Bee Roots for 2023-06-01

The table provides clues for the roots of words in today's NY Times Spelling Bee. You're responsible for prefixes, suffixes, tense changes, plurals, doubling consonants before suffixes, and alternate spellings of roots. An exception: since Sam won't allow S, when the root contains an S, the clue may be for a plural or suffixed form. "Mice" for example. If a clue isn't self-explanatory, try googling it. The TL;DR about the site comes after the table.

Past clues are available here

Today's puzzle
  • Letters: I/DEGOLY
  • Words: 54
  • Points: 245
  • Pangrams: 1

Table content

  • with first two letters of answer and length
answers coveredanswer's first two lettersanswer's lengthclue for root (answer may need prefix, suffix, tense change, alt spelling, ...)
1DE4Place to get cold cuts
2DI6,7Pass time aimlessly or unproductively
1DI6Worthless amount (… squat), or guitarist Bo
1DI4Cease to live
1DI5Phallus-shaped sex toy
1DI4Pickle spice
1DI5Excellent example (that was a … of a game)
1DI51–way semiconductor with 2 terminals
1DO6Domestic canine, noun; follow closely and persistently, verb
1DO5Motherless or neglected calf
1DO5Ornamental lace mat
1DO7Move on a mobile platform, for example a movie camera
1ED6Water swirl, NOT clothier Bauer
2EL5,6Leave out a sound or syllable when speaking
1EY6Skin that moves when you close your organs of vision
1GE5Icy, or extremely cold, literary adj.
1GE5Hypothetical shape of the earth, coinciding with mean sea level
2GI5,7Having a sensation of whirling, dizzy; playful and silly; often figurative for extreme happiness (he was … with relief)
1GI6Live performance by or engagement for a musician or group, especially playing pop or jazz; noun/verb
3GI6,6,7Silly laugh; verb/noun
1GI6Male escort; Richard Gere “American …” film
2GI4,6Coat with element Au, atomic no. 79
2GI4,6Fish breathing organ
2GL5,6What an engineless plane does (hanging optional), or dental floss brand
1GO6Virtuous (“… Humor” ice cream brand); or sizable (a … amount of hot fudge); or approving exclamation (Oh …! We’re having ice cream!)
1ID8A system of concepts and beliefs, especially one which forms the basis of economic or political theory and policy, pangram
3ID4,4,5Not doing anything; or, said of an engine, running but in gear
1ID4Punk rocker Billy; “American …” TV singing contest; or public figure you worship (…-ize)
2ID4,5Extremely happy scene or poem
1IG5Ice house
1IL4Not healthy, sick, adverb/noun; hardly, or only with difficulty, adverb (they could … afford the cost of a new car)
1LI6Cover for the top of a jar; or skin that covers your eye
1LI4Be in a horizontal resting position, or say something false
1LI5Feudal superior (“Yes, my …”)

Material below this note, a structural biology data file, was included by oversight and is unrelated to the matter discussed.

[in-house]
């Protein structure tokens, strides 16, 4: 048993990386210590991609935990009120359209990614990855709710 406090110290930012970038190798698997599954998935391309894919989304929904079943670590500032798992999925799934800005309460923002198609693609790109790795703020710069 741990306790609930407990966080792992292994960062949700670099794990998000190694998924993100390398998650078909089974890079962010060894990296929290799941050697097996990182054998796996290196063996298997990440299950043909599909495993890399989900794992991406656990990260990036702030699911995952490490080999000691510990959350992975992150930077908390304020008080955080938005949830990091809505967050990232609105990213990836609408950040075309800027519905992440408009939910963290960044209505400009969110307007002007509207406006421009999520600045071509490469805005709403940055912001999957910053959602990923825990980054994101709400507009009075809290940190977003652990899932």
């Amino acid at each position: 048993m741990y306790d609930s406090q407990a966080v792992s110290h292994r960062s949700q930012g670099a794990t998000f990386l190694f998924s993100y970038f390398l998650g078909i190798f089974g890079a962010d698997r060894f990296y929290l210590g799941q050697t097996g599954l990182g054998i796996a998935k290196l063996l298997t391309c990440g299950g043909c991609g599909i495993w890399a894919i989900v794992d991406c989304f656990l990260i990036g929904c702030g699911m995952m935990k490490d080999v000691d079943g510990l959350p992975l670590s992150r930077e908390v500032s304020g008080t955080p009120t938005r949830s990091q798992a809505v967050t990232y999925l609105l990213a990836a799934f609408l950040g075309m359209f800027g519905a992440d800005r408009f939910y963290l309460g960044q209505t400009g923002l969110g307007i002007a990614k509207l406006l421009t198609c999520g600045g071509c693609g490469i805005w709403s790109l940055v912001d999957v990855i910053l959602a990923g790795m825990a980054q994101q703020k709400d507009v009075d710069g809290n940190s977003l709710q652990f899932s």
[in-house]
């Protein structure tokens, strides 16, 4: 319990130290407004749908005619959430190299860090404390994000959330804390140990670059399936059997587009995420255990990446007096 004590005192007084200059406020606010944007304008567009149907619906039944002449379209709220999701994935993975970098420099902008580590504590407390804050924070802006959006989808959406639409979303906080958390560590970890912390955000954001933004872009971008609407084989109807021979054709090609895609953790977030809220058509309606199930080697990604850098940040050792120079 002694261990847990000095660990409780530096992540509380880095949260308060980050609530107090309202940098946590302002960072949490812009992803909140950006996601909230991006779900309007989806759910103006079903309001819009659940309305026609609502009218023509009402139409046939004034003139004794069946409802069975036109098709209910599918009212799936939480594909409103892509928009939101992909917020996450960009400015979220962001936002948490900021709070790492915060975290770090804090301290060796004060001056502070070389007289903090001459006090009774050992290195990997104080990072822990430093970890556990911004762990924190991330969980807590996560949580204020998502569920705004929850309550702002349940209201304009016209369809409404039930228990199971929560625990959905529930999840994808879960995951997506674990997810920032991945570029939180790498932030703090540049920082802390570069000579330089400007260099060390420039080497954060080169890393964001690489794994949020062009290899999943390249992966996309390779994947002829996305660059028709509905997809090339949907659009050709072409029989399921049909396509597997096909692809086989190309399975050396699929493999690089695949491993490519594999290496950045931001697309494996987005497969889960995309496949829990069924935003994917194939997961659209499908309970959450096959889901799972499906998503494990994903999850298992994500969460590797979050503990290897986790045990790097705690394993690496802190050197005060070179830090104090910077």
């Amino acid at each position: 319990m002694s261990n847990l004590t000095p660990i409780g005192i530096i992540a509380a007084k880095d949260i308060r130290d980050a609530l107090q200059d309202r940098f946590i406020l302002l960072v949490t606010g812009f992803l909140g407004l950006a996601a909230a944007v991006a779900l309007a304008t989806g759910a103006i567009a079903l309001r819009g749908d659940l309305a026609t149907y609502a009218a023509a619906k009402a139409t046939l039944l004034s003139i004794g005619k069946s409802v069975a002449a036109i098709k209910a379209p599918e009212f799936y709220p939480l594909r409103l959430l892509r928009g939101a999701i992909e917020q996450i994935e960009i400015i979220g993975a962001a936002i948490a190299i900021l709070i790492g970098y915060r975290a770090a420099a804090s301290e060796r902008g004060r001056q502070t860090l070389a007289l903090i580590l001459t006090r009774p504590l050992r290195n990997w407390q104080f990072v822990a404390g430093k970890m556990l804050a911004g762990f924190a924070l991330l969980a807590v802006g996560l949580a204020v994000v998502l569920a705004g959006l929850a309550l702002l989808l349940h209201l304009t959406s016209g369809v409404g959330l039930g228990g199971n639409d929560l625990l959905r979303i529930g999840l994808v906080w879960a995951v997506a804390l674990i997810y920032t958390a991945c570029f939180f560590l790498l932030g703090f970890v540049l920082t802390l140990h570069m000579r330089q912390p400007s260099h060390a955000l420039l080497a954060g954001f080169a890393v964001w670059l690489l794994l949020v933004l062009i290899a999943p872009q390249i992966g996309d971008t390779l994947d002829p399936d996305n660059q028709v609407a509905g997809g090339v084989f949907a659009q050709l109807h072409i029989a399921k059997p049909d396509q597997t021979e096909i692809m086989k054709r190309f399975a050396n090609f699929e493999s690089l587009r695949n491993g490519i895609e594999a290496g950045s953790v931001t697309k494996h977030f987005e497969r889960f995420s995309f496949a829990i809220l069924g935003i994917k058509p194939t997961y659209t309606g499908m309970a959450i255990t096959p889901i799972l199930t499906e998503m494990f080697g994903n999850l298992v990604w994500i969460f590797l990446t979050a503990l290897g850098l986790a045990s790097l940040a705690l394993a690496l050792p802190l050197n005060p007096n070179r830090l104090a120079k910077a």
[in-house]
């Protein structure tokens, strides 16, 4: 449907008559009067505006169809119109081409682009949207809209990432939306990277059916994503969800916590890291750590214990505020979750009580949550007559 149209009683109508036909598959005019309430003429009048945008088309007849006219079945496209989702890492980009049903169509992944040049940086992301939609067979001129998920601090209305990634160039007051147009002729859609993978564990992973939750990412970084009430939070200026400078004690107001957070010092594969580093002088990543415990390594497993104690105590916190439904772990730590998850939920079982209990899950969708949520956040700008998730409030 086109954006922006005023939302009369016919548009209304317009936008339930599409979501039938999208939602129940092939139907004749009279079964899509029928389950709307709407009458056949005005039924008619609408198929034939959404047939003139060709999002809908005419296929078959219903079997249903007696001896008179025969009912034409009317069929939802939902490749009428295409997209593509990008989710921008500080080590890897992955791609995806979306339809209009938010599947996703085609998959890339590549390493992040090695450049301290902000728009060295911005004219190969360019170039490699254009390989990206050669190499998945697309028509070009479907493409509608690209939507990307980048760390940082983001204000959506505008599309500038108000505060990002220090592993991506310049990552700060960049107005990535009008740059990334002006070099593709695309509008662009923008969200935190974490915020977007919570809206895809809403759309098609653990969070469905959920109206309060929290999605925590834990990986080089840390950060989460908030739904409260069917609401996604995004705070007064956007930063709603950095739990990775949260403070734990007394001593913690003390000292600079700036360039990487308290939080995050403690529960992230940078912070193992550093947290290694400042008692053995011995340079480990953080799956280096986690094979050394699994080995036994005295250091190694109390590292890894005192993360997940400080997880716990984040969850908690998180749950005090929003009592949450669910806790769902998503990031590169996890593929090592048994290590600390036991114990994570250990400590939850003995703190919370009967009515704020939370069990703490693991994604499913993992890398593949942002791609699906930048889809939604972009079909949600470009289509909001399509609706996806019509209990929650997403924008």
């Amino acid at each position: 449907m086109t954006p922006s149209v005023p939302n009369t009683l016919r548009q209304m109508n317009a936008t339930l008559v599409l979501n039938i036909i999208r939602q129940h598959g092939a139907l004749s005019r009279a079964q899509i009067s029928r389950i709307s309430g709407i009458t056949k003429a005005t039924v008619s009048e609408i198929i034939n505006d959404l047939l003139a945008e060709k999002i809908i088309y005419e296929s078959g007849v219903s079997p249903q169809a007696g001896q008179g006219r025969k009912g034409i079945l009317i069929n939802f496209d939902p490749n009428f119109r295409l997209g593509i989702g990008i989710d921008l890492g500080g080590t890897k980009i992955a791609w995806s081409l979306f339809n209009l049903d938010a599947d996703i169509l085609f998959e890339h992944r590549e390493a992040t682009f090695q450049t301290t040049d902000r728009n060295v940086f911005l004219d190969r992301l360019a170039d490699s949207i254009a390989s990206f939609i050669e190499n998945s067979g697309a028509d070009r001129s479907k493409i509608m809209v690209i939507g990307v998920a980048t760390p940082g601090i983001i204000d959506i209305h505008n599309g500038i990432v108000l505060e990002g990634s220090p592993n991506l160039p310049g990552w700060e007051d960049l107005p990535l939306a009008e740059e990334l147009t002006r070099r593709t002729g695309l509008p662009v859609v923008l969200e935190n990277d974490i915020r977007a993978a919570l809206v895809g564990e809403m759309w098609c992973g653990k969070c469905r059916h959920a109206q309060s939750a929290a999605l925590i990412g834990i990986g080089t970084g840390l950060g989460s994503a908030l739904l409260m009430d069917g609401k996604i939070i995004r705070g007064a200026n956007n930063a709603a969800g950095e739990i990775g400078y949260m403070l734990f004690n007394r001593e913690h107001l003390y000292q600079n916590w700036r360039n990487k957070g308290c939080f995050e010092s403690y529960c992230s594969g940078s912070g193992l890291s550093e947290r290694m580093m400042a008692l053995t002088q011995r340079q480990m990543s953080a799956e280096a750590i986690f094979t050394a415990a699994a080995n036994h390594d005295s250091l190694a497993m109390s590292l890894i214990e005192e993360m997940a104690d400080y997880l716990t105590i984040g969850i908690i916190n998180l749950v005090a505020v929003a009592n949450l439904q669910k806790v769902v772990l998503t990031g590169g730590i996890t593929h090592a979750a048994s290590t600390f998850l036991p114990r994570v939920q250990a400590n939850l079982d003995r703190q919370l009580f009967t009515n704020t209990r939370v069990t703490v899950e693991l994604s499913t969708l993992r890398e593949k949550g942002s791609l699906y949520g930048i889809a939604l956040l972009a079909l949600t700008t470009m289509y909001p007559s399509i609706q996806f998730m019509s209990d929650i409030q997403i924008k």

1LI4Monet floral subject (water …)
2OI4,5Viscous liquid used for lubrication, noun/verb; (food) a fat that's liquid at room temperature
1OL5Having lived for a long time
1OL4Mixture, or spicy Spanish stew, NOT margarine
1OL5Skateboard jump, or Stan’s slapstick partner
2YI5,7Give way to arguments, demands, or pressure, verb; or produce an agricultural product, verb/noun
1YO4Bendy, meditative exercise on mats

About this site

This site provides clues for a day's New York Times Spelling Bee puzzle. It follows in Kevin Davis' footsteps. The original set of 4,500 clues came from him, and they still make up about three quarters of the current clue set.

The "Bee Roots" approach is to provide explicit clues for root words, not every word. As logophiles, we are pretty good at putting on prefixes and suffixes, changing tense, and forming plurals (including Latin plurals!). The clues cover root words, arranged alphabetically by root word, with a count of words in the puzzle that come from each root. For example, if a puzzle includes ROAM and ROAMING, there will be a clue for ROAM and a count of 2. The root may not appear in the puzzle at all; for example, the 2021-07-23 Bee included ICED, DEICE, and DEICED. For such a puzzle, the clue would be for ICE with a word count of 3.

The Bee Roots approach involves judgement sometimes. For example, if a puzzle includes LOVE, LOVED, and LOVELY, how many roots are needed to cover them? LOVE and LOVED share the root LOVE, certainly, but LOVELY is tricky. LOVE is part of its etymology, but by now, the word means "exquisitely beautiful," which is a lot farther from the meaning of LOVE than swithcing to past tense. I'm inclined to treat LOVE and LOVELY as separate roots. You may not agree, which is fine. Another thing we logophiles share is a LOVE of arguing about words on Twitter.

A few words can have one meaning as a suffixed form and another as a stand-alone word. EVENING, for example. In those cases I will use the meaning that I think is more common.

One last complication, until another one pops up: a few roots have multiple spellings, for example LOLLYGAG and LALLYGAG. Depending on the day's letters, and maybe even the editor's whims, one or both could be in the puzzle's answer list. With such roots, you could see a word count of 2, even if there are no applicable prefixes or suffixes.

I will do my best to keep this site up to date and helpful (I hope). Check it out, and tweet feedback to @donswartwout Tweet to @donswartwout